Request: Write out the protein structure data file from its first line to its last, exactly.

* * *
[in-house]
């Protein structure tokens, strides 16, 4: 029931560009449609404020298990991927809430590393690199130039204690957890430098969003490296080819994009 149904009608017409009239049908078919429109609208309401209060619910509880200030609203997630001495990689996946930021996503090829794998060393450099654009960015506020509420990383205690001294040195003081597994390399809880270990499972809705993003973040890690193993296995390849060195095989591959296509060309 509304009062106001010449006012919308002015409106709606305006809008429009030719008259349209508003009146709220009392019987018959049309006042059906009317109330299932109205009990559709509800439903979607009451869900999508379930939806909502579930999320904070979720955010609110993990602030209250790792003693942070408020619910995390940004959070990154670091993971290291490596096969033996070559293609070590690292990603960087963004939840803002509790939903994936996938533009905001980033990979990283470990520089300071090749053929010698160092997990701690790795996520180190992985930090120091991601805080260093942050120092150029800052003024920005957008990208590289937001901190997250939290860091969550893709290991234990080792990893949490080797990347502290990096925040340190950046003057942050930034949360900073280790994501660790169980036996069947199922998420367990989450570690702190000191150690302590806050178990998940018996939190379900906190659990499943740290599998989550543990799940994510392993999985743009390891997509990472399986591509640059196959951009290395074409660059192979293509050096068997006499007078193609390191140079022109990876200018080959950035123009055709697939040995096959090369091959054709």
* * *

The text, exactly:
[in-house]
């Protein structure tokens, strides 16, 4: 029931560009449609404020298990991927809430590393690199130039204690957890430098969003490296080819994009 149904009608017409009239049908078919429109609208309401209060619910509880200030609203997630001495990689996946930021996503090829794998060393450099654009960015506020509420990383205690001294040195003081597994390399809880270990499972809705993003973040890690193993296995390849060195095989591959296509060309 509304009062106001010449006012919308002015409106709606305006809008429009030719008259349209508003009146709220009392019987018959049309006042059906009317109330299932109205009990559709509800439903979607009451869900999508379930939806909502579930999320904070979720955010609110993990602030209250790792003693942070408020619910995390940004959070990154670091993971290291490596096969033996070559293609070590690292990603960087963004939840803002509790939903994936996938533009905001980033990979990283470990520089300071090749053929010698160092997990701690790795996520180190992985930090120091991601805080260093942050120092150029800052003024920005957008990208590289937001901190997250939290860091969550893709290991234990080792990893949490080797990347502290990096925040340190950046003057942050930034949360900073280790994501660790169980036996069947199922998420367990989450570690702190000191150690302590806050178990998940018996939190379900906190659990499943740290599998989550543990799940994510392993999985743009390891997509990472399986591509640059196959951009290395074409660059192979293509050096068997006499007078193609390191140079022109990876200018080959950035123009055709697939040995096959090369091959054709």